0.910 0.212 0.233

1.150 0.138 0.120

– – –

the following representative bridges and piers have been analysed: 1- Post-tensioned concrete 3-span with massive slab. In the case of unique column per support-line, the column has a diameter of 1.0 m. The case of 2 columns corresponds to a diameter of 0.6 m (see Fig. 15). 2- Post-tensioned concrete 4-span with voided slab. The central pier (P-1) and the lateral piers (P-2) are of 1.10 m in diameter in the case of unique column and of 0.8 m in diameter for 2 columns (see Fig. 16).

0

0

0

0

Fig. 13. Normal probability plot of (f cu;exp: =f cu;mod: ; Zi).

Fig. 14. Normal probability plot of (f cu;exp: =f cu;mod: ; Zi).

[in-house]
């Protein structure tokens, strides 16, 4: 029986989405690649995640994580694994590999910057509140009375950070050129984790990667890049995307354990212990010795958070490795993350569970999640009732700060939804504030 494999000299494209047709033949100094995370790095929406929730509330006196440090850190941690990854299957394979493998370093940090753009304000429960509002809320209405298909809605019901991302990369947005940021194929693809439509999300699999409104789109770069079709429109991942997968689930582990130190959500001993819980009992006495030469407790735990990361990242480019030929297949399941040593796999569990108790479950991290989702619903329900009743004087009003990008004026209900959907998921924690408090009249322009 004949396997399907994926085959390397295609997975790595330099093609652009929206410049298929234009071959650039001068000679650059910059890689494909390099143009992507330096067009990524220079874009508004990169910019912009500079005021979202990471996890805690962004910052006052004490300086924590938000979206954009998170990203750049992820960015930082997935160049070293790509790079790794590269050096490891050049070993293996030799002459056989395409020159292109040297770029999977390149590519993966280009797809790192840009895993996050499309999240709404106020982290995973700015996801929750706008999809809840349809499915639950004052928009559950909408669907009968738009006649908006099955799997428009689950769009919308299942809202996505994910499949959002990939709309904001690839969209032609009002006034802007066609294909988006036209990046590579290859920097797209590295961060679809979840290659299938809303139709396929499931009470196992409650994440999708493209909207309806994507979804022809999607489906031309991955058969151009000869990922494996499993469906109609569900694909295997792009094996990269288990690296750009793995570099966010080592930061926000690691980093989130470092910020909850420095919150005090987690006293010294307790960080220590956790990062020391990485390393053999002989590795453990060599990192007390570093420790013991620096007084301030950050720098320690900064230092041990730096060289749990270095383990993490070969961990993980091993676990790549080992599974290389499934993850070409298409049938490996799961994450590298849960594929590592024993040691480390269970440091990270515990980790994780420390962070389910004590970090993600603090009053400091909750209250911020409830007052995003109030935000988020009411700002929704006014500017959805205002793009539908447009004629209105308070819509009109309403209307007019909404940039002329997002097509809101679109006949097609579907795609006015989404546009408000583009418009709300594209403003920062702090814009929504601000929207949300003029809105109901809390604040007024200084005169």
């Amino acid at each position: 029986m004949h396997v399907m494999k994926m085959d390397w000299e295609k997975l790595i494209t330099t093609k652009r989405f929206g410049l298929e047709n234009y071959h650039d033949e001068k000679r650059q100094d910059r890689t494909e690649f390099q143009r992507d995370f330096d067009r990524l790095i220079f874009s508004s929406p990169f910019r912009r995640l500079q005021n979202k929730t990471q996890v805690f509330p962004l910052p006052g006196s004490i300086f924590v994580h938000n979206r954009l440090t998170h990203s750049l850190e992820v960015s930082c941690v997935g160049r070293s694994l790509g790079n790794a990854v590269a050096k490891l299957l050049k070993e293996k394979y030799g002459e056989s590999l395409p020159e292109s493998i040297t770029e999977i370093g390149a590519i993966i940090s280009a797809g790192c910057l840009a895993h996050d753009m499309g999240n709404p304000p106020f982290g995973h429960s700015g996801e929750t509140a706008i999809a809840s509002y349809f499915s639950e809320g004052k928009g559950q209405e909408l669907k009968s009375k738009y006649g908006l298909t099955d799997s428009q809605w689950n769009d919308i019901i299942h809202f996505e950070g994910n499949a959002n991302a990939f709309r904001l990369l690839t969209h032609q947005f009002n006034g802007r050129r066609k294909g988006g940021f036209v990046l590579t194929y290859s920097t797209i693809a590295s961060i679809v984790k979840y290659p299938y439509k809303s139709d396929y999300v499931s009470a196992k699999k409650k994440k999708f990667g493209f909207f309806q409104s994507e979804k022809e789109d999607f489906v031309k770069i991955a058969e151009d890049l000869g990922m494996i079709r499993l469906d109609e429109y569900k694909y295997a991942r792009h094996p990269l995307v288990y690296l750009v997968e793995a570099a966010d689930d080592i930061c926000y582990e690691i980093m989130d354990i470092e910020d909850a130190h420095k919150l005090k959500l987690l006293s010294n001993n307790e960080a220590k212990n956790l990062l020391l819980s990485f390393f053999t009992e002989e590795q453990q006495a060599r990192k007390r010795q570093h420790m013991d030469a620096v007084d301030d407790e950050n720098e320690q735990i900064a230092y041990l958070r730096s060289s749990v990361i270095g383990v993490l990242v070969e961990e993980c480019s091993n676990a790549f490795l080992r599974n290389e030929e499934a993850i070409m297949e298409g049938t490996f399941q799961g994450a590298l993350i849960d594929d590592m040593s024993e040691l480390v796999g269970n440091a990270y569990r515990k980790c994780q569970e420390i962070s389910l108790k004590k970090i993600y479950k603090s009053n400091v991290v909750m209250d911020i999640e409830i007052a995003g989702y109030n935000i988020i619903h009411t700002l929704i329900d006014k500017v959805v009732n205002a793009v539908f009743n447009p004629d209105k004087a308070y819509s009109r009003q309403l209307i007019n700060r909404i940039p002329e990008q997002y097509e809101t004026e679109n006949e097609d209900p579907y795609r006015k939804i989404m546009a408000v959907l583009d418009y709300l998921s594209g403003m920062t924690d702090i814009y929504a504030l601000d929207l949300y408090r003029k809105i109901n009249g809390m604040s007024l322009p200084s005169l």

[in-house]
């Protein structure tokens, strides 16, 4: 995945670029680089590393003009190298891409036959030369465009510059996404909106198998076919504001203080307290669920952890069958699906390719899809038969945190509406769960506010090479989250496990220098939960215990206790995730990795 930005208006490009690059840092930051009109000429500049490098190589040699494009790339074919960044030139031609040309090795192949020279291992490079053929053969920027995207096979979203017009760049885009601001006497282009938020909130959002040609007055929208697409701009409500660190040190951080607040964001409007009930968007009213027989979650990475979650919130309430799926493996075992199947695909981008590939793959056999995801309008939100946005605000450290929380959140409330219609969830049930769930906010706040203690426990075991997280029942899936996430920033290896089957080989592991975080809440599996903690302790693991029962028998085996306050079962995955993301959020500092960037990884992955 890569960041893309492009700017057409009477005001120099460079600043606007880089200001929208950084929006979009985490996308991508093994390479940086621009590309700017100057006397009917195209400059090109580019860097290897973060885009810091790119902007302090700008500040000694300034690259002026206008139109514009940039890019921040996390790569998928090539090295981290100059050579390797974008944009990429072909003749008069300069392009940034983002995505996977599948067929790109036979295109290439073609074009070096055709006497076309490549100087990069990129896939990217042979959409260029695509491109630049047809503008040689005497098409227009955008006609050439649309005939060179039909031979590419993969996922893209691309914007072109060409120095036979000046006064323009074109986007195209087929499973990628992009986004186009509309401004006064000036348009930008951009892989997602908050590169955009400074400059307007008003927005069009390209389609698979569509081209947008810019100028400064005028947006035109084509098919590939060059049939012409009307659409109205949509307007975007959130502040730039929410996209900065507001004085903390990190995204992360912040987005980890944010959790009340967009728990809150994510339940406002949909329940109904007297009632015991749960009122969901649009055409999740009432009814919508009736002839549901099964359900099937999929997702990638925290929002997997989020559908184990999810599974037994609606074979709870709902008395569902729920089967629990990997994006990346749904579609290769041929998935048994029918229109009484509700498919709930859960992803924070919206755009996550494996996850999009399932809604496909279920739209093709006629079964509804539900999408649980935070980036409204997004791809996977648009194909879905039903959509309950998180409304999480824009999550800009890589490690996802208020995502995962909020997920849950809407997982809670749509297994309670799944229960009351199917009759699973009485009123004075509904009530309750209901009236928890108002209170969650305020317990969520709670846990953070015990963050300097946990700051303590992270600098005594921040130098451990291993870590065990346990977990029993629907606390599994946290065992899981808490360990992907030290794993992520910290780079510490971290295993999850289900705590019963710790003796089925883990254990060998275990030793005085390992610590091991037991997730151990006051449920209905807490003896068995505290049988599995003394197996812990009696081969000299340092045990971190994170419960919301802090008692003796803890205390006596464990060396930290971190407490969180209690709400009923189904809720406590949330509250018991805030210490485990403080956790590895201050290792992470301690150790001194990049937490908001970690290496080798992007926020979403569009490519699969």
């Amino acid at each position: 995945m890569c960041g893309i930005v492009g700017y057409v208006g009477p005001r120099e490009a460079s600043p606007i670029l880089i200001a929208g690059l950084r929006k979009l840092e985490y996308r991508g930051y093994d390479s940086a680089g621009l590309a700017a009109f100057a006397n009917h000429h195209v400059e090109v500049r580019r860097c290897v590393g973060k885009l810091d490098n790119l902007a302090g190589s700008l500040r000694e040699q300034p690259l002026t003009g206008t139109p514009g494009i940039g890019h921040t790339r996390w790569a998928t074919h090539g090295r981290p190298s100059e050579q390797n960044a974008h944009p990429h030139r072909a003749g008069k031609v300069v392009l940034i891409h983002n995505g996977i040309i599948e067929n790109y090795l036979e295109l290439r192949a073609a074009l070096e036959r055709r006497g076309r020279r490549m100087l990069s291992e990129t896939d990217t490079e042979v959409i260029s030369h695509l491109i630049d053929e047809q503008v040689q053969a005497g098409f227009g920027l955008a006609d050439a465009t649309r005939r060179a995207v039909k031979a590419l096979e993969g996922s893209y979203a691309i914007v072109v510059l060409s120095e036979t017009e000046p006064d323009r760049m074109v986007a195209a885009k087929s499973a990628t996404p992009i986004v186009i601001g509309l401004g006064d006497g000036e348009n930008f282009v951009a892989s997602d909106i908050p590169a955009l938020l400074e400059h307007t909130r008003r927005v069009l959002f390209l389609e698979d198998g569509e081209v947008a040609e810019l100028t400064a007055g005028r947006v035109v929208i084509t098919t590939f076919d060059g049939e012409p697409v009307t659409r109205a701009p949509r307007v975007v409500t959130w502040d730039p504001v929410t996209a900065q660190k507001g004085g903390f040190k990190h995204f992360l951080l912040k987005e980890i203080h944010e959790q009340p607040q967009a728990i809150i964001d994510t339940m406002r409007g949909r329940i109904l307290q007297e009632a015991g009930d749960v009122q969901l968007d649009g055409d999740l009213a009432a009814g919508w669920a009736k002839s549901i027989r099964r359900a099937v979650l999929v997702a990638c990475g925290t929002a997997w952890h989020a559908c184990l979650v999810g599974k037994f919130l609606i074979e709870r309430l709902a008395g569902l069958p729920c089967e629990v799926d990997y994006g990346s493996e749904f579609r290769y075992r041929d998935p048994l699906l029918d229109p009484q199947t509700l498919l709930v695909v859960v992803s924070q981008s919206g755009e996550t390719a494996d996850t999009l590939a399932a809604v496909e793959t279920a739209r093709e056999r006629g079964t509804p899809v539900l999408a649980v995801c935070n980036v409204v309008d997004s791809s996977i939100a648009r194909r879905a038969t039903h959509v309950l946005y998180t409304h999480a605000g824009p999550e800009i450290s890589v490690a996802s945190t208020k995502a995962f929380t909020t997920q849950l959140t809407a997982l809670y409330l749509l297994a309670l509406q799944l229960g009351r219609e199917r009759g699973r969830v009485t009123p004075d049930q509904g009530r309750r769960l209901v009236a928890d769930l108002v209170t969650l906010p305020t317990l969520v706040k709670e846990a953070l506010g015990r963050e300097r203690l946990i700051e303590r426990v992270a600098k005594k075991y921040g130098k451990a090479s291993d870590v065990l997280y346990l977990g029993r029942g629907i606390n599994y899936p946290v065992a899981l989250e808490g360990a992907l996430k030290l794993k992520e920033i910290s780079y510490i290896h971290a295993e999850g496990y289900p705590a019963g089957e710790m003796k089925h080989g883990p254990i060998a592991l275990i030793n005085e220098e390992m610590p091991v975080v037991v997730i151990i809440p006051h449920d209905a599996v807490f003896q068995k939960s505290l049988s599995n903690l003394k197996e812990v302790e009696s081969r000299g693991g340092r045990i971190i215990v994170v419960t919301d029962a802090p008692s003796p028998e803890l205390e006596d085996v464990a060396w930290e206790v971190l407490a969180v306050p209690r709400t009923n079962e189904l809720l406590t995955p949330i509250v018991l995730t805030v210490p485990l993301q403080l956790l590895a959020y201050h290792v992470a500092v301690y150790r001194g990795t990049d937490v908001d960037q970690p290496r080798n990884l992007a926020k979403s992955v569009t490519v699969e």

The bridges are designed according to Eurocodes of actions and concrete [30,31]. They are continuous over piers and supported in piers and abutments by elastomeric bearing pads. Therefore, the axial force is the dominant action in the piers, due to the effect of self-weight, permanent loads and traffic action. The axial force is accompanied by a bending moment due to the horizontal forces present at the top of the piers. These horizontal forces are caused by 3 main actions: (1) the long-term longitudinal displacement due to post-tensioning, creep, shrinkage and temperature variation along the year, (2) the braking forces in the longitudinal direction due to the vehicles in the deck and (3) the wind actions in the transversal direction. As a result of those actions, and taking into account the partial safety factors present in the Eurocode, the design value of the axial force (Nd) and the design value of the bending moment at the bottom of the pier (Md) were obtained, and the amount of longitudinal reinforcement was calculated at the ultimate limit state (ULS). In all cases, the most critical situation is due to the bending moment in the longitudinal direction. In Figs. 17–22 are shown the cross-section and steel reinforcement for both bridges with one or two columns per pier, and the corresponding interaction diagram (bending moment-axial force diagram) and the design point (Nd, Md). The interaction diagrams for